Browsing: Migration

Inter-African migration is being driven by a rise in demand for skilled and semi-skilled workers in different economic sectors
Because emigrants bring with them more than just economic needs from their home countries, migration is a trade stimulant in and of itself
For migrants who contribute to upskilling, movement within the continent results in better-paying, more stable employment

Migration has many advantages to Africa's economy which is now recovering or dealing with the aftermath of the Covid-19 pandemic. 

The African economy has remained resilient and has defied many ca...

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Since the advancement of the standard of living, most parts of the world have experienced a relatively rapid population growth than ever before which can be hugely beneficial for economic development if utilized strategically.  

Population growth is rapidly occurring in Africa, with Tanzania now hosting more than 59 million people in its vast, arable and mineral-rich land. This increase puts the East African country, which ascended last year to a low-middle-income status, in a much more advantageous position to move forward or experience a decline. 

The World Bank (WB) – one of Africa’s ...

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There are 42 currencies in Africa which makes it difficult to easily transact between countries due to conversion needs which create a lot of inconveniences.

This challenge may however be a thing of the past if plans to have a uniform payment and settlement platform sail through under the African Continental Free Trade Area (AfCFTA). The secretariat has announced seeking ways to ease the burden of doing business using 42 currencies on the continent which is a major boost to trade under the trade agreement.

The AfCFTA secretariat is working with the African Export-Import Bank (Afreximbank) to develop a pan-African payment and settlement platform which will help overcome the challenge posed by the multiplicity of currencies on the continent.

Read: How safe, controlled migration benefits African countries

AfCFTA Secretary-General Wamkele Mene notes that a uniform payments platform will eliminate the costly process of converting currencies which contributes to the inefficient …

Migration is significantly contributing to Africa’s urban growth as people move from rural areas in search of better economic opportunities. Some are also fleeing the effects of environmental degradation which has led to lost livelihoods for those who rely on agriculture.

As the economies deteriorate continent-wide, the mass movement of people means that the capacity of urban towns to cater for the increasing demands by migrants is stretched beyond the original plans.

This means that providing employment and access to basic amenities are limited which leads to breakdowns in service provision and delivery.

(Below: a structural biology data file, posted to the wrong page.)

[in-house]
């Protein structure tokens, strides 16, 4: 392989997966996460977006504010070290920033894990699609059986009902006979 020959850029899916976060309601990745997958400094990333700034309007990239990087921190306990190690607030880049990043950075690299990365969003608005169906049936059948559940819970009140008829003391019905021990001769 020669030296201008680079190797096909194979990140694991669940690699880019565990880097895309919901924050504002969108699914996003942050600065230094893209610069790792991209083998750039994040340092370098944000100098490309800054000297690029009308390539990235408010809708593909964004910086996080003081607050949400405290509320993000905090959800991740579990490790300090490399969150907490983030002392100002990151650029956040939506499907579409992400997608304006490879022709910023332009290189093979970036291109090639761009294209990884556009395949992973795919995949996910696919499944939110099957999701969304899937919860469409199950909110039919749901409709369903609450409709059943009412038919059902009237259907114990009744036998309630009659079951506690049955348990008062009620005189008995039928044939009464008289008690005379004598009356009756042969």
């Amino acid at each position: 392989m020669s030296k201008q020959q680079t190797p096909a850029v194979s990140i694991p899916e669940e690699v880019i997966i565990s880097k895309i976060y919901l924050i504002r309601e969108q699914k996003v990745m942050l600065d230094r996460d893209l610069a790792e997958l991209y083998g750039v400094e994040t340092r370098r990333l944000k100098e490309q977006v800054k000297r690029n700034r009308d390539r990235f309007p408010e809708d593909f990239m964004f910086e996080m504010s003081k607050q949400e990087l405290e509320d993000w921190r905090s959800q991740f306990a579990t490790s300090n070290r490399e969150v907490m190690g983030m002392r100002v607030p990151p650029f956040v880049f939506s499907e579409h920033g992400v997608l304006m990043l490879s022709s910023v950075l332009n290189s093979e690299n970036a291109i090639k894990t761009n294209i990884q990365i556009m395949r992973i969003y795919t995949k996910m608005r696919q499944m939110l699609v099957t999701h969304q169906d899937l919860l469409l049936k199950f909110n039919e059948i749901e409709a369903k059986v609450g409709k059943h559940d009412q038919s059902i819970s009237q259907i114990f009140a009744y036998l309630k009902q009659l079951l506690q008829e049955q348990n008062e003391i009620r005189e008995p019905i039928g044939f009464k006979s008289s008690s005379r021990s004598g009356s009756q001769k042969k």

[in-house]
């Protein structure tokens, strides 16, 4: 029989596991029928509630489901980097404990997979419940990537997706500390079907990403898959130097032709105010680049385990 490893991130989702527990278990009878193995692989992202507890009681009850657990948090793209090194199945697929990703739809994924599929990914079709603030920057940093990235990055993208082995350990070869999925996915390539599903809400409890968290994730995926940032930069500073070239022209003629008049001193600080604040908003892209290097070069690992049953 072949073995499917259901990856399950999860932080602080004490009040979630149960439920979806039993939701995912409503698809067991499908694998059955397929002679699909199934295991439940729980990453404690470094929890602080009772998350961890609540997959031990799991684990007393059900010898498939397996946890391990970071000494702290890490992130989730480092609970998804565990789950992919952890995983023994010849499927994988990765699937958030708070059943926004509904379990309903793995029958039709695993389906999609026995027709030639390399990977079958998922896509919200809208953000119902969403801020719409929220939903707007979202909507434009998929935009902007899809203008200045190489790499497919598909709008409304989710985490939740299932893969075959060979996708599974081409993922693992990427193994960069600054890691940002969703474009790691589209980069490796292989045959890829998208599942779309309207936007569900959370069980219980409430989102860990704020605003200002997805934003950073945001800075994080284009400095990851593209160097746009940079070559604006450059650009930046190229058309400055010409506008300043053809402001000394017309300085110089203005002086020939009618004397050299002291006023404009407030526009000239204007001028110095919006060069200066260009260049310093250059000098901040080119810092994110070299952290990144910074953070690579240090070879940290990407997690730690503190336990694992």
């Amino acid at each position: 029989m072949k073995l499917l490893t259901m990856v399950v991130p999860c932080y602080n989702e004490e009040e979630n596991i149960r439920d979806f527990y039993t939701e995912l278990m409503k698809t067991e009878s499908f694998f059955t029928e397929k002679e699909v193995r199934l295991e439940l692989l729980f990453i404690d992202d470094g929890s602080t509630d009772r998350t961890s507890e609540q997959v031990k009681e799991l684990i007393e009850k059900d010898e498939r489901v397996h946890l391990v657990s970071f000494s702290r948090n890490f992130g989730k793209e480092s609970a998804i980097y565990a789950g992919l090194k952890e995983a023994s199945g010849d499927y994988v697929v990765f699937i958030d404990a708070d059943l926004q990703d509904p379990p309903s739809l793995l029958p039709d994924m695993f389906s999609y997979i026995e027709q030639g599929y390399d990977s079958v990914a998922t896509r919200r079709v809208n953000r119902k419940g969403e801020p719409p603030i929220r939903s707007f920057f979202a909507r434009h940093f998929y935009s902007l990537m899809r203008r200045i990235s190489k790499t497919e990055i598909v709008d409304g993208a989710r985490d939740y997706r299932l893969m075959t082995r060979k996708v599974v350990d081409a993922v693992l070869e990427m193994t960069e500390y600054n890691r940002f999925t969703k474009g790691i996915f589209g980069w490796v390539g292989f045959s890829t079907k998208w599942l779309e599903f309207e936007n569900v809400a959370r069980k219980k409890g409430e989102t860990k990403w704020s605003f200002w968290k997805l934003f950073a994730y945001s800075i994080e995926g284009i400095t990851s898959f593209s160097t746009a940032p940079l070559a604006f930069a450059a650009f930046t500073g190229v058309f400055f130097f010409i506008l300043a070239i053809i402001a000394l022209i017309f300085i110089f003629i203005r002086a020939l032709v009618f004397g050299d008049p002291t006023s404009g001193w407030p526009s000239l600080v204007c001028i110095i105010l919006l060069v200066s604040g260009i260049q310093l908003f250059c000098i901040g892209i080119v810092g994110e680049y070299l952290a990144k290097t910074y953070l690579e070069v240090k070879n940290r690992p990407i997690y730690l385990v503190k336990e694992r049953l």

Read: World Bank to invest $593 million to support projects in Tanzania

By 2050, 75 per cent of the global population will be living in urban centres with sub-Saharan Africa being the world’s fastest urbanizing region.

This is according to a 2014 report by the United Nations Population Division which projected that most of this urban growth …

On October 12th, Law no. 35/20 – the Free Trade Zones Law (“FTZL”) – was passed. The FTZL has established benefits to be conceded to investors by the Angolan Government, aiming at attracting foreign investment in Angola thus creating economic growth.

All types of investment are permitted in the Free Zones, specifically investment in agriculture, industry (that use Angolan raw materials and are focused on exportation) and technology. Specific aspects pertaining the access to Free Zones (such as monetary requirements, number of jobs created, investments in fixed assets) shall be determined in the investment contract.

Access to the Free Zones is permitted to companies, joint ventures, groups of companies or any other form of companies’ representation, whose scope meets the purpose of the Free Zones.

The investments made in Free Zones must take into account environmental protection interests.

Activities to be developed in the Free Zones
In the Free Zones …

Migration and fuelling Africa’s economic growth

World Bank data from 2018 shows that Africa is primarily a receiver of remittances.

While sending volumes by African countries is growing, the continent receives around 8 times more than it sends- which is usually- and largely to other African countries.

In 2018, inflows to Africa were valued at US$ 81 billion with the outflows hitting US$ 10.33 billion.

These remittances are mostly from migrants who have moved to different countries and who have to keep supporting their kin back in their home countries.

UNCTAD: Africa must look to internal migration to boost development

At a high-level meeting hosted by the UNCTAD last year in March, the UN agency’s Secretary-General Mukhisa Kituyi said that for a long time the narrative on African migrants has been driven by fear which has curtailed freedoms of migrants.

He noted that contrary to media projections, the largest movement …